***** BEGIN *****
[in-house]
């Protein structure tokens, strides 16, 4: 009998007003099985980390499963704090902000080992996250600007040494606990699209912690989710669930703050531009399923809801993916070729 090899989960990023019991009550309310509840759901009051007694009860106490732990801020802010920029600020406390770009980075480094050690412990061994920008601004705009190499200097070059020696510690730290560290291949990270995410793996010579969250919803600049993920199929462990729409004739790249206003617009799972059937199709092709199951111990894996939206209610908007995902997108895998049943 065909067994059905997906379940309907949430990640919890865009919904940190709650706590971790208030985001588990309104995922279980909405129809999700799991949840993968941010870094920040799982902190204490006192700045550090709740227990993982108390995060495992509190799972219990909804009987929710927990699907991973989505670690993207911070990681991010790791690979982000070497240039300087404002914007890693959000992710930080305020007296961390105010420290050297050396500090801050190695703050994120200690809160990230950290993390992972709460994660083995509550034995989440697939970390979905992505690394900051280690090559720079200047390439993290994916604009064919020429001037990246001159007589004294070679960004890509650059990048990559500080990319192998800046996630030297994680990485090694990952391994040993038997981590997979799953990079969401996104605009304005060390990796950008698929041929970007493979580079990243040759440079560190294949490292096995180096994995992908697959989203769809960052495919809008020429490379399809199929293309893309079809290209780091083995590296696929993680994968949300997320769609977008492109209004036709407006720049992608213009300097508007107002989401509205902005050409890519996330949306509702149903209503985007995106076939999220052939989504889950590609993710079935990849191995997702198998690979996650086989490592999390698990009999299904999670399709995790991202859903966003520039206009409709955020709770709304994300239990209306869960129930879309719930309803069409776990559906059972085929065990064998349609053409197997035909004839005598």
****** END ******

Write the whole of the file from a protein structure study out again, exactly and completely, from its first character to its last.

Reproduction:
[in-house]
């Protein structure tokens, strides 16, 4: 009998007003099985980390499963704090902000080992996250600007040494606990699209912690989710669930703050531009399923809801993916070729 090899989960990023019991009550309310509840759901009051007694009860106490732990801020802010920029600020406390770009980075480094050690412990061994920008601004705009190499200097070059020696510690730290560290291949990270995410793996010579969250919803600049993920199929462990729409004739790249206003617009799972059937199709092709199951111990894996939206209610908007995902997108895998049943 065909067994059905997906379940309907949430990640919890865009919904940190709650706590971790208030985001588990309104995922279980909405129809999700799991949840993968941010870094920040799982902190204490006192700045550090709740227990993982108390995060495992509190799972219990909804009987929710927990699907991973989505670690993207911070990681991010790791690979982000070497240039300087404002914007890693959000992710930080305020007296961390105010420290050297050396500090801050190695703050994120200690809160990230950290993390992972709460994660083995509550034995989440697939970390979905992505690394900051280690090559720079200047390439993290994916604009064919020429001037990246001159007589004294070679960004890509650059990048990559500080990319192998800046996630030297994680990485090694990952391994040993038997981590997979799953990079969401996104605009304005060390990796950008698929041929970007493979580079990243040759440079560190294949490292096995180096994995992908697959989203769809960052495919809008020429490379399809199929293309893309079809290209780091083995590296696929993680994968949300997320769609977008492109209004036709407006720049992608213009300097508007107002989401509205902005050409890519996330949306509702149903209503985007995106076939999220052939989504889950590609993710079935990849191995997702198998690979996650086989490592999390698990009999299904999670399709995790991202859903966003520039206009409709955020709770709304994300239990209306869960129930879309719930309803069409776990559906059972085929065990064998349609053409197997035909004839005598």